Welcome to another Small Business Update – and today we welcome Stephen Tiano from Tiano Book Design to the blog for the fourth time! His original (2012) and 2013 posts told us all about his double life working in the civil service and then doing book design in the rest of his time, and when we caught up with him in April 2014 he was planning a move: “I’m hoping to be busy again. I want to move on to working in ebooks. But I still love print books and hope to work more of those. In a year … I’m not so sure. I do, however, have a 20-month plan … tentatively. My wife and I are looking to relocate—perhaps staying on the east coast somewhere in the Delaware/Maryland/DC/Virginia/North Carolina orbit; or on the west coast in northern California’s wine country. I’m hoping for a golf community. And I think I’d like to go in-house at a small publisher or university press. We’ll be downsizing some and switching to a slightly less expensive lifestyle, if all goes according to plan. I’ll also be pulling in a pension from another life I’ve lived in civil service. That means I’ll be looking for supplementary income, as opposed to my main deal. In another year, I’d like to have dominoes lined up so that these plans are on their way to reality”. So, how’s Steve getting on towards that goal?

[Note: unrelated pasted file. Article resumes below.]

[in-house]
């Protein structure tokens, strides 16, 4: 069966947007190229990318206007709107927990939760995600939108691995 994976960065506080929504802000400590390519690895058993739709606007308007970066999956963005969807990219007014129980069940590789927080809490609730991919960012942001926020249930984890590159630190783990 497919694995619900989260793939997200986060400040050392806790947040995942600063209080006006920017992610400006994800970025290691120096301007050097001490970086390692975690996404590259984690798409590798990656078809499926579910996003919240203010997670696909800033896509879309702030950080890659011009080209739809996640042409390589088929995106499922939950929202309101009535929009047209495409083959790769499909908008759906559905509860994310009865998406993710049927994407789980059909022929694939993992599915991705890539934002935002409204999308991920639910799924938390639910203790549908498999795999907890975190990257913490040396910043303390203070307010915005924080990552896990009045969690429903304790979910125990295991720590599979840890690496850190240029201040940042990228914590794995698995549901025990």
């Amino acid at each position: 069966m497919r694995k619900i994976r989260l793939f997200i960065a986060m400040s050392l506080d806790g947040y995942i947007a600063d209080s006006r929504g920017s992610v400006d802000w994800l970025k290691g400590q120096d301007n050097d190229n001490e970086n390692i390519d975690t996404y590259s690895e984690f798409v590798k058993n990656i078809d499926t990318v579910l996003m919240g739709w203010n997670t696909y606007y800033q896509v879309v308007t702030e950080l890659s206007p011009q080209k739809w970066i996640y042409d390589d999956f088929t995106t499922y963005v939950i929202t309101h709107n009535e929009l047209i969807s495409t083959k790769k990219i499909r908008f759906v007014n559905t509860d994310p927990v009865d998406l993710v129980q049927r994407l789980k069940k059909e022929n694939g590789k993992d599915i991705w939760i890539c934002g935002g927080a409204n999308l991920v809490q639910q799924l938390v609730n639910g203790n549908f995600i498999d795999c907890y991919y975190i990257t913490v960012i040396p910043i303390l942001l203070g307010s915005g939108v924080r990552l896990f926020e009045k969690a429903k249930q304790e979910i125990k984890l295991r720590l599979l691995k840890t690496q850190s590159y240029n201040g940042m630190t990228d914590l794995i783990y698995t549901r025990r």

Hi again, Stephen, and welcome to your fourth interview! Are you where you thought you’d be when you looked forward a year ago?
No, not at all. Ever the optimist, I always start out with the intent that the current year will be better than the year before. That I will make it better than the year before. But last year, in a word, stank. I simply didn’t have enough freelance paydays. If it weren’t for my 9-to-5 civil service job it would have been … well, very uncomfortable. Remember, I’ve freelanced “with a net” for over 35 years—first as a proofreader; and the last 23 years, as a book designer/layout artist.
On the other hand, I finished two book projects and cultivated a few contacts, at least two of which have resulted in book projects this year. Hopefully, there are more to come.